John Edmonstone was born into slavery on a plantation belonging to Scottish politician Charles Edmonstone in Demerara (what is now Guyana, South America), in the late 1700s. The politician often played host to his friend and famed naturalist Charles Waterton, who would often have John accompany him on trips into the rainforest to observe the jungle and collect bird specimens. On, these trips John learnt to skin and stuff creatures on the spot to stop them decaying in the humid conditions.
John gained his freedom when Charles Edmonstone travelled to Scotland, as it was illegal to own a slave in the UK. John took up residence at 37 Lothian Street which was very close to Edinburgh University, where he worked teaching students taxidermy.
One of his many students was a certain 17-year-old Charles Darwin, who had gone to the university to study medicine, but his interest in ornithology led him to study under John every day for two months. In Darwin’s memoirs, he cites his mentor as “a very pleasant and intelligent man” recalling their many hours spent in conversation.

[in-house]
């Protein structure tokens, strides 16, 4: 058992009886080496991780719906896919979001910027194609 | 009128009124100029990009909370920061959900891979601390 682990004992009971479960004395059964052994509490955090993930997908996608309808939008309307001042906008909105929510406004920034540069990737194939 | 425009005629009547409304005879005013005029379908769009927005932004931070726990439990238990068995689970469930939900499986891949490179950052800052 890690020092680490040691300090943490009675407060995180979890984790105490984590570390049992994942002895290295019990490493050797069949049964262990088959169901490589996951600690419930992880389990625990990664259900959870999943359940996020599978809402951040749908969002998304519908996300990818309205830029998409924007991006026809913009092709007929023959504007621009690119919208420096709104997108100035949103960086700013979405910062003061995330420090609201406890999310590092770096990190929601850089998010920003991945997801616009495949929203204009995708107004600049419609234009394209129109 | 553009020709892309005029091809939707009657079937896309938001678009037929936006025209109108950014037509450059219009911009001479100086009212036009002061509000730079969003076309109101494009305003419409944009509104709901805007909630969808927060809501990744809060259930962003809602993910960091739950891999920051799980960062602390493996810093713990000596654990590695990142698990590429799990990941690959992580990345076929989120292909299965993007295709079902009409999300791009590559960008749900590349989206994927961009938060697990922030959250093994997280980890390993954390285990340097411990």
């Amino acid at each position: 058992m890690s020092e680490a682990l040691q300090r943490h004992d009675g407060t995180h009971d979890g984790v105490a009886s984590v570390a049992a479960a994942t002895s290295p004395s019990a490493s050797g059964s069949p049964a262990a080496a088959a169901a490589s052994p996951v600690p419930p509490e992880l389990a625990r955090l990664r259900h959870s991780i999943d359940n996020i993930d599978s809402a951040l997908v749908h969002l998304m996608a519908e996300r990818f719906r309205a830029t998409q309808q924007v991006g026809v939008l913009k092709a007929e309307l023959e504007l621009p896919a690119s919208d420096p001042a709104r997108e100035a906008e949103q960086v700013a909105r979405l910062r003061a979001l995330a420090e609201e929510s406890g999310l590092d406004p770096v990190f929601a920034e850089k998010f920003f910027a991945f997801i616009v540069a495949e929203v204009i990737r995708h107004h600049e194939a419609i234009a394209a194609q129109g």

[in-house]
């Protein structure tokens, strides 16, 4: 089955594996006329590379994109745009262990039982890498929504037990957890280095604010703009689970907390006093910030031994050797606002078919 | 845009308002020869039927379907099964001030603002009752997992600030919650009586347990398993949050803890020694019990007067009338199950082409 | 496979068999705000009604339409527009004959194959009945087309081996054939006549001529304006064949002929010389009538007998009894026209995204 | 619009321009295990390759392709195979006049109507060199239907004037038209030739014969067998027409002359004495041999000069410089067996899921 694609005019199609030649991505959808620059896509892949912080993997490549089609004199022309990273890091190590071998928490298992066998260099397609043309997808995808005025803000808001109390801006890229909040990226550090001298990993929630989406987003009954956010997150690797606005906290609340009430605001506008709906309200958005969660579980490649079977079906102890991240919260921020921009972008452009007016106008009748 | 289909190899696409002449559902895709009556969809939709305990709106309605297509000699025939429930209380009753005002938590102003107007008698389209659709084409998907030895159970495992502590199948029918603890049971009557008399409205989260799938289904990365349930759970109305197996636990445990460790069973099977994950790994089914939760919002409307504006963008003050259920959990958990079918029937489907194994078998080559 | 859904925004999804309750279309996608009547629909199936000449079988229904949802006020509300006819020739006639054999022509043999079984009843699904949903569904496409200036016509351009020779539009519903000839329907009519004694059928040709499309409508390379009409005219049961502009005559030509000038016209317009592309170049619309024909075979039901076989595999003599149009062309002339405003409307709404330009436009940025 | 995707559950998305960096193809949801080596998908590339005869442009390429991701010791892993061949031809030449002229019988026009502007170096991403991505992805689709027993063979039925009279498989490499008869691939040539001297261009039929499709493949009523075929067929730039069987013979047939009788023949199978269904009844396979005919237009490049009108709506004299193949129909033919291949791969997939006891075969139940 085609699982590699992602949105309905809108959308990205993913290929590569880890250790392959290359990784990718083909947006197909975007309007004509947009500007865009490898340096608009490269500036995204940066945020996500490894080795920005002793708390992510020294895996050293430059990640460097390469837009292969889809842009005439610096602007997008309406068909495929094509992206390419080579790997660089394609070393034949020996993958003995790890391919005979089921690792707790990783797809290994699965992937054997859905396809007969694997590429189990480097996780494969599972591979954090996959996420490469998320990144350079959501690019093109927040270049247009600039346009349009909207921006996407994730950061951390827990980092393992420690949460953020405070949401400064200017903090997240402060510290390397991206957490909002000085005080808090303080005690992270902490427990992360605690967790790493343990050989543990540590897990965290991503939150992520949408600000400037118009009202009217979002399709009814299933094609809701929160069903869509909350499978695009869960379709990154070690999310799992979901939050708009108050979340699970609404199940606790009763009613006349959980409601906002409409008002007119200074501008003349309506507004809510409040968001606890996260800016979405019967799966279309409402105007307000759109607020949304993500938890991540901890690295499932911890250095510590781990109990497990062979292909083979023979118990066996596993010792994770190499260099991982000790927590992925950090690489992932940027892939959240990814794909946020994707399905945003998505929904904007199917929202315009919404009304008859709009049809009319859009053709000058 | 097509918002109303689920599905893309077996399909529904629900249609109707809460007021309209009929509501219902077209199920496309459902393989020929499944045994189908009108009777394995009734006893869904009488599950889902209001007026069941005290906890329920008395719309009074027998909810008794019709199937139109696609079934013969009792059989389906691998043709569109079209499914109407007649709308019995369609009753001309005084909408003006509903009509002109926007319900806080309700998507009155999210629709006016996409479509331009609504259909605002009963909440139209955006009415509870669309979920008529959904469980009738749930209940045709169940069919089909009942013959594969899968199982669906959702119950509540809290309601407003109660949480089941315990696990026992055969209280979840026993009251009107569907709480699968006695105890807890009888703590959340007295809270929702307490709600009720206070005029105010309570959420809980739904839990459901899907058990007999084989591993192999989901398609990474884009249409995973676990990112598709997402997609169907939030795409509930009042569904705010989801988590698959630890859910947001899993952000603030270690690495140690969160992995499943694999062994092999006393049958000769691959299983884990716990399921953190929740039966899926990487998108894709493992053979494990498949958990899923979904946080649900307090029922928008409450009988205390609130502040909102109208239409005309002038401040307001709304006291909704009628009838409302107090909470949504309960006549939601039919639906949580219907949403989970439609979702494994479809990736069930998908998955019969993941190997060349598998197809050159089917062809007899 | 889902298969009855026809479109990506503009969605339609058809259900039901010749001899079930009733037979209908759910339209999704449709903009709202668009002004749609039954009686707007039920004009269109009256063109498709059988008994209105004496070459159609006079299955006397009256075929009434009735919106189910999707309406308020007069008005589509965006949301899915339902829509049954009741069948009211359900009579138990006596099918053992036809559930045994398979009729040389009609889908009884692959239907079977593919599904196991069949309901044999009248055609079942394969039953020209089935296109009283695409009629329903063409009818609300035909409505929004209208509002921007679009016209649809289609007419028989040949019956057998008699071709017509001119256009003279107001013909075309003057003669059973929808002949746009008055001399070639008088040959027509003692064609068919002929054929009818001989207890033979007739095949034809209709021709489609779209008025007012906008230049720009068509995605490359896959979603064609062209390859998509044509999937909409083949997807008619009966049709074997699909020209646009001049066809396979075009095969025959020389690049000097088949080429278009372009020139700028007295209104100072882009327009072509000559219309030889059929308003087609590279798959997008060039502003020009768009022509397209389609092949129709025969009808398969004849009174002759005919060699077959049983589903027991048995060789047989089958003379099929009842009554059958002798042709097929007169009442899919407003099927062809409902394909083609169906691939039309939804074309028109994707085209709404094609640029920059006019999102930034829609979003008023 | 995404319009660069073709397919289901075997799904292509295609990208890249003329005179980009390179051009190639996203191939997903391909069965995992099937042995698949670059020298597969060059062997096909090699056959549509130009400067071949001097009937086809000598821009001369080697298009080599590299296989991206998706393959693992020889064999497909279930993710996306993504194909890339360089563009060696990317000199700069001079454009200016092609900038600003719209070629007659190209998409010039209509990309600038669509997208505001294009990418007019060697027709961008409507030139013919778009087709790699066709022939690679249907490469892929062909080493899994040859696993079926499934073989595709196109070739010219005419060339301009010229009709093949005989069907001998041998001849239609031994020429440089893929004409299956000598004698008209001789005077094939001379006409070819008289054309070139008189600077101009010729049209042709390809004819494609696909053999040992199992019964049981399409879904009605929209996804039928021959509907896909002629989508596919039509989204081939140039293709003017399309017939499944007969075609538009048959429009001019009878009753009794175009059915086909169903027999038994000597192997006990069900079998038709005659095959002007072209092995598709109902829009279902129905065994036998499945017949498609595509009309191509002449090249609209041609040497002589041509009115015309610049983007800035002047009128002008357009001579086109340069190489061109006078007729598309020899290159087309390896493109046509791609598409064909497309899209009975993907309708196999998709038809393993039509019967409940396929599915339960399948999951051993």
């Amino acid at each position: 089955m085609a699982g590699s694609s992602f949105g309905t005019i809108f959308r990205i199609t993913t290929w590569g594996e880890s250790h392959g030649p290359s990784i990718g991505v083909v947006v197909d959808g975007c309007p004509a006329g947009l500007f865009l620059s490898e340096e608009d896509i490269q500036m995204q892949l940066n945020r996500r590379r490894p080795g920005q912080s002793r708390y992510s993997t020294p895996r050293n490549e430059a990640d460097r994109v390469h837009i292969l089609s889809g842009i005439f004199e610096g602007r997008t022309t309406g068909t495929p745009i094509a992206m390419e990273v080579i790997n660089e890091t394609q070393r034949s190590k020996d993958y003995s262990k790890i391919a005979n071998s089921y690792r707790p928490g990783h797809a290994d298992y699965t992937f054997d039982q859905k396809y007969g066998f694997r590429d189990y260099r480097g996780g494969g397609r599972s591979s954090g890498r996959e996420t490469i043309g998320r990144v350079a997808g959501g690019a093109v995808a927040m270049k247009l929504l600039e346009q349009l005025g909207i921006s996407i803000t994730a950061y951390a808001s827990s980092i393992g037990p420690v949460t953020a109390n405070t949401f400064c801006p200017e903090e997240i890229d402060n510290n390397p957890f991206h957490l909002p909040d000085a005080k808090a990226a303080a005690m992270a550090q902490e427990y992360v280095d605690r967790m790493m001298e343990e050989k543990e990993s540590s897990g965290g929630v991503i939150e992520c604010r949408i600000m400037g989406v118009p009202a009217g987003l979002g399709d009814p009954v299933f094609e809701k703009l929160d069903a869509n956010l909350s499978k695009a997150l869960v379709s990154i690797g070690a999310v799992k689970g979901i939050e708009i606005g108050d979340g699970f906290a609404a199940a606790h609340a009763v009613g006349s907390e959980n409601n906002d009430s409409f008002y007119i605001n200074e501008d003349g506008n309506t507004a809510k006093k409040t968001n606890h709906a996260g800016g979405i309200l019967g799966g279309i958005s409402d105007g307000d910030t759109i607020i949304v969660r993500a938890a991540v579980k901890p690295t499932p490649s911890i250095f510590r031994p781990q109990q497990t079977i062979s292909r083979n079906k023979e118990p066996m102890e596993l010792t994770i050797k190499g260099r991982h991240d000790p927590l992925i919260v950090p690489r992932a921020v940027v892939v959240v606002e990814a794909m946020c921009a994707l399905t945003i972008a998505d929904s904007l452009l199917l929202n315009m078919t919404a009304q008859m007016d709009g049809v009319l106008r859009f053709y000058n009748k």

Not much is known about John’s personal life, and much of the academic writings about John are steeped in racist language. His contribution to the scientific community has largely been reduced to a footnote in Darwin’s biography, and he should undoubtedly be a figure included in any teaching about evolutionary biology.